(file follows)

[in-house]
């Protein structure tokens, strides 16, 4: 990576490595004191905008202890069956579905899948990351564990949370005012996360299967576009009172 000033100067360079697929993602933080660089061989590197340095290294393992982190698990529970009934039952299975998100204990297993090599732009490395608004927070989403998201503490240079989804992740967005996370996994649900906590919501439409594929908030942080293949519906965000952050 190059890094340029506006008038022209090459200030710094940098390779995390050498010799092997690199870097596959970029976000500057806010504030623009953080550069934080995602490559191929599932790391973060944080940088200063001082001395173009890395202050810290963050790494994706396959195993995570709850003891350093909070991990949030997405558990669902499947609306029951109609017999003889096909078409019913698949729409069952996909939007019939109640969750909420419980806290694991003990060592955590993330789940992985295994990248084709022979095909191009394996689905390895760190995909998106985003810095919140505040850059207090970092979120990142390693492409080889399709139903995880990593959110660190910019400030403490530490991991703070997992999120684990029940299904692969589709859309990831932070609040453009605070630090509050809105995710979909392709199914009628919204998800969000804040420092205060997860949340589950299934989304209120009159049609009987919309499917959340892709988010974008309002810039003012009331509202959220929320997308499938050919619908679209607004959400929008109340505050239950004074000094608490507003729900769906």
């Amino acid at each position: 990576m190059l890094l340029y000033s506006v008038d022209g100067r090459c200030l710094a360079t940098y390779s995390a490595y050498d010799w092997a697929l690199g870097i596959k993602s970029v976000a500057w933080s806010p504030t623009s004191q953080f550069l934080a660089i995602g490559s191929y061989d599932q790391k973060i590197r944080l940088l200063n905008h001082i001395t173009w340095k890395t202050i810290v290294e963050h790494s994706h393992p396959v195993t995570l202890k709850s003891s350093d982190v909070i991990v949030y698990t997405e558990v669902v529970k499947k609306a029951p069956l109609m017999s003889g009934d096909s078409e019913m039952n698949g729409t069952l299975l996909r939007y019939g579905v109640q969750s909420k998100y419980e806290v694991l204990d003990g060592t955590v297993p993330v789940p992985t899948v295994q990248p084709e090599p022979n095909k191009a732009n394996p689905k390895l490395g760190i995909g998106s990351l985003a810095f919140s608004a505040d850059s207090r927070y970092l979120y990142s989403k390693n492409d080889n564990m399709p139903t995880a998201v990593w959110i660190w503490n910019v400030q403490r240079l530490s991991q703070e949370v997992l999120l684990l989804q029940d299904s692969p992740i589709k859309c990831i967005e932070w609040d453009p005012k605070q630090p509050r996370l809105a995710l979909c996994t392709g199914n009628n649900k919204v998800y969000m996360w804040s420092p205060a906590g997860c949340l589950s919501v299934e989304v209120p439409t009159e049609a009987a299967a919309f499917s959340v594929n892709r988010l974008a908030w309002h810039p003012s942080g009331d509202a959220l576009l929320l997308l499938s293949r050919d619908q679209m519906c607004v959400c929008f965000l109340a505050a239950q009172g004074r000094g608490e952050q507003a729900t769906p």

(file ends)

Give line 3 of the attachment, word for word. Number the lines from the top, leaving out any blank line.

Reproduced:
């Amino acid at each position: 990576m190059l890094l340029y000033s506006v008038d022209g100067r090459c200030l710094a360079t940098y390779s995390a490595y050498d010799w092997a697929l690199g870097i596959k993602s970029v976000a500057w933080s806010p504030t623009s004191q953080f550069l934080a660089i995602g490559s191929y061989d599932q790391k973060i590197r944080l940088l200063n905008h001082i001395t173009w340095k890395t202050i810290v290294e963050h790494s994706h393992p396959v195993t995570l202890k709850s003891s350093d982190v909070i991990v949030y698990t997405e558990v669902v529970k499947k609306a029951p069956l109609m017999s003889g009934d096909s078409e019913m039952n698949g729409t069952l299975l996909r939007y019939g579905v109640q969750s909420k998100y419980e806290v694991l204990d003990g060592t955590v297993p993330v789940p992985t899948v295994q990248p084709e090599p022979n095909k191009a732009n394996p689905k390895l490395g760190i995909g998106s990351l985003a810095f919140s608004a505040d850059s207090r927070y970092l979120y990142s989403k390693n492409d080889n564990m399709p139903t995880a998201v990593w959110i660190w503490n910019v400030q403490r240079l530490s991991q703070e949370v997992l999120l684990l989804q029940d299904s692969p992740i589709k859309c990831i967005e932070w609040d453009p005012k605070q630090p509050r996370l809105a995710l979909c996994t392709g199914n009628n649900k919204v998800y969000m996360w804040s420092p205060a906590g997860c949340l589950s919501v299934e989304v209120p439409t009159e049609a009987a299967a919309f499917s959340v594929n892709r988010l974008a908030w309002h810039p003012s942080g009331d509202a959220l576009l929320l997308l499938s293949r050919d619908q679209m519906c607004v959400c929008f965000l109340a505050a239950q009172g004074r000094g608490e952050q507003a729900t769906p």